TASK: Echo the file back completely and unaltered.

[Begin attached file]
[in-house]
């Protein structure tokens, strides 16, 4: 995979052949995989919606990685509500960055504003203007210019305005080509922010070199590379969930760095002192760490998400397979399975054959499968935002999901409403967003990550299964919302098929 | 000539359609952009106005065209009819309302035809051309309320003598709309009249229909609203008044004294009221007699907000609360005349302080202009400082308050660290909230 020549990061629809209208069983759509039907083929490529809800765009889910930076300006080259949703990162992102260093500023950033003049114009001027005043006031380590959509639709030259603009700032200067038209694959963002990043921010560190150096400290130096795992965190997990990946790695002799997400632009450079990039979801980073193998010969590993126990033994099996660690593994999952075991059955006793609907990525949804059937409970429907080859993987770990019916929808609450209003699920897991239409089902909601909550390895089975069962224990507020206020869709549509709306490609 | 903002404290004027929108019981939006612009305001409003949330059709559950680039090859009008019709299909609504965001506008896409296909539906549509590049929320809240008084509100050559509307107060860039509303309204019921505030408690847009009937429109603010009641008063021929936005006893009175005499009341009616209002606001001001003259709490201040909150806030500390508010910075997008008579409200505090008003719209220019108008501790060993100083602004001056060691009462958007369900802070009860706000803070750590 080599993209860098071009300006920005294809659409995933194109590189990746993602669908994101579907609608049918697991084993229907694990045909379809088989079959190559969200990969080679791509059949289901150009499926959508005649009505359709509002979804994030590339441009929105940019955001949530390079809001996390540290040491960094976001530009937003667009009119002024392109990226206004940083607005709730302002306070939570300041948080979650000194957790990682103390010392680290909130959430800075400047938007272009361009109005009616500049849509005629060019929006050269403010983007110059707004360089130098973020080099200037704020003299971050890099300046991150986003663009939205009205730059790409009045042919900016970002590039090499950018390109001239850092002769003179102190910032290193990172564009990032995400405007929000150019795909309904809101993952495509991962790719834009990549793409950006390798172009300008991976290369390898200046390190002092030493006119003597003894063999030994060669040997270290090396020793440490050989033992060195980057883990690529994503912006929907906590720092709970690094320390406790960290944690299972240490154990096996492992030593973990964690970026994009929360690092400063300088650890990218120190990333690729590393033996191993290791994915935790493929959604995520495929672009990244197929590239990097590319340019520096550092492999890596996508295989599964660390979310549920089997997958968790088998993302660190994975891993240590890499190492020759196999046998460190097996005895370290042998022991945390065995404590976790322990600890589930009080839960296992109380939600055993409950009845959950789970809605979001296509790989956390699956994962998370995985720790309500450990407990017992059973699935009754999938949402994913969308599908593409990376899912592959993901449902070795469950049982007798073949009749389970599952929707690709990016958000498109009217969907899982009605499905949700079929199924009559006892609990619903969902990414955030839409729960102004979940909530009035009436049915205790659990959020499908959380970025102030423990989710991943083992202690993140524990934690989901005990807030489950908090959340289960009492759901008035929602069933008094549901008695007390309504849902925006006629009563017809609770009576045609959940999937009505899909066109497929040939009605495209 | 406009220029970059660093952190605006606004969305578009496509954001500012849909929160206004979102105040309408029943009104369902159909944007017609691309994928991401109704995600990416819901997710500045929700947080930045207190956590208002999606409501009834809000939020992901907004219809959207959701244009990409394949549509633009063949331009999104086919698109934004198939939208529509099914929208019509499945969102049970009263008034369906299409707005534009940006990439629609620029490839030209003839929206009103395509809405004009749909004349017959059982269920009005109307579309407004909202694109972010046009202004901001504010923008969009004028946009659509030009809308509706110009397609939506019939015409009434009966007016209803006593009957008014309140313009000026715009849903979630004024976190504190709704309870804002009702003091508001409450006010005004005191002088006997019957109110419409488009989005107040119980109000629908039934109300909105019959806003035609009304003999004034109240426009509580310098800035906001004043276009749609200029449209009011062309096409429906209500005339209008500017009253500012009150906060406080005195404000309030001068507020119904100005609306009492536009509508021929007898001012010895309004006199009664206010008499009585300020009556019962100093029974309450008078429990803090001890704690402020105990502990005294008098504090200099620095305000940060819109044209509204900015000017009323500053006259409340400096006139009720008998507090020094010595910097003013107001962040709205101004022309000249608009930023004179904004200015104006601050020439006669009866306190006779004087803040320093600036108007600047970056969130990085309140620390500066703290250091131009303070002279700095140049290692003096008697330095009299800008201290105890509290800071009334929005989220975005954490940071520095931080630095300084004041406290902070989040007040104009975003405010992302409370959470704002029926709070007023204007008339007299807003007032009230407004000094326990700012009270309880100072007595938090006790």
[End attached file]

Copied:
[in-house]
């Protein structure tokens, strides 16, 4: 995979052949995989919606990685509500960055504003203007210019305005080509922010070199590379969930760095002192760490998400397979399975054959499968935002999901409403967003990550299964919302098929 | 000539359609952009106005065209009819309302035809051309309320003598709309009249229909609203008044004294009221007699907000609360005349302080202009400082308050660290909230 020549990061629809209208069983759509039907083929490529809800765009889910930076300006080259949703990162992102260093500023950033003049114009001027005043006031380590959509639709030259603009700032200067038209694959963002990043921010560190150096400290130096795992965190997990990946790695002799997400632009450079990039979801980073193998010969590993126990033994099996660690593994999952075991059955006793609907990525949804059937409970429907080859993987770990019916929808609450209003699920897991239409089902909601909550390895089975069962224990507020206020869709549509709306490609 | 903002404290004027929108019981939006612009305001409003949330059709559950680039090859009008019709299909609504965001506008896409296909539906549509590049929320809240008084509100050559509307107060860039509303309204019921505030408690847009009937429109603010009641008063021929936005006893009175005499009341009616209002606001001001003259709490201040909150806030500390508010910075997008008579409200505090008003719209220019108008501790060993100083602004001056060691009462958007369900802070009860706000803070750590 080599993209860098071009300006920005294809659409995933194109590189990746993602669908994101579907609608049918697991084993229907694990045909379809088989079959190559969200990969080679791509059949289901150009499926959508005649009505359709509002979804994030590339441009929105940019955001949530390079809001996390540290040491960094976001530009937003667009009119002024392109990226206004940083607005709730302002306070939570300041948080979650000194957790990682103390010392680290909130959430800075400047938007272009361009109005009616500049849509005629060019929006050269403010983007110059707004360089130098973020080099200037704020003299971050890099300046991150986003663009939205009205730059790409009045042919900016970002590039090499950018390109001239850092002769003179102190910032290193990172564009990032995400405007929000150019795909309904809101993952495509991962790719834009990549793409950006390798172009300008991976290369390898200046390190002092030493006119003597003894063999030994060669040997270290090396020793440490050989033992060195980057883990690529994503912006929907906590720092709970690094320390406790960290944690299972240490154990096996492992030593973990964690970026994009929360690092400063300088650890990218120190990333690729590393033996191993290791994915935790493929959604995520495929672009990244197929590239990097590319340019520096550092492999890596996508295989599964660390979310549920089997997958968790088998993302660190994975891993240590890499190492020759196999046998460190097996005895370290042998022991945390065995404590976790322990600890589930009080839960296992109380939600055993409950009845959950789970809605979001296509790989956390699956994962998370995985720790309500450990407990017992059973699935009754999938949402994913969308599908593409990376899912592959993901449902070795469950049982007798073949009749389970599952929707690709990016958000498109009217969907899982009605499905949700079929199924009559006892609990619903969902990414955030839409729960102004979940909530009035009436049915205790659990959020499908959380970025102030423990989710991943083992202690993140524990934690989901005990807030489950908090959340289960009492759901008035929602069933008094549901008695007390309504849902925006006629009563017809609770009576045609959940999937009505899909066109497929040939009605495209 | 406009220029970059660093952190605006606004969305578009496509954001500012849909929160206004979102105040309408029943009104369902159909944007017609691309994928991401109704995600990416819901997710500045929700947080930045207190956590208002999606409501009834809000939020992901907004219809959207959701244009990409394949549509633009063949331009999104086919698109934004198939939208529509099914929208019509499945969102049970009263008034369906299409707005534009940006990439629609620029490839030209003839929206009103395509809405004009749909004349017959059982269920009005109307579309407004909202694109972010046009202004901001504010923008969009004028946009659509030009809308509706110009397609939506019939015409009434009966007016209803006593009957008014309140313009000026715009849903979630004024976190504190709704309870804002009702003091508001409450006010005004005191002088006997019957109110419409488009989005107040119980109000629908039934109300909105019959806003035609009304003999004034109240426009509580310098800035906001004043276009749609200029449209009011062309096409429906209500005339209008500017009253500012009150906060406080005195404000309030001068507020119904100005609306009492536009509508021929007898001012010895309004006199009664206010008499009585300020009556019962100093029974309450008078429990803090001890704690402020105990502990005294008098504090200099620095305000940060819109044209509204900015000017009323500053006259409340400096006139009720008998507090020094010595910097003013107001962040709205101004022309000249608009930023004179904004200015104006601050020439006669009866306190006779004087803040320093600036108007600047970056969130990085309140620390500066703290250091131009303070002279700095140049290692003096008697330095009299800008201290105890509290800071009334929005989220975005954490940071520095931080630095300084004041406290902070989040007040104009975003405010992302409370959470704002029926709070007023204007008339007299807003007032009230407004000094326990700012009270309880100072007595938090006790």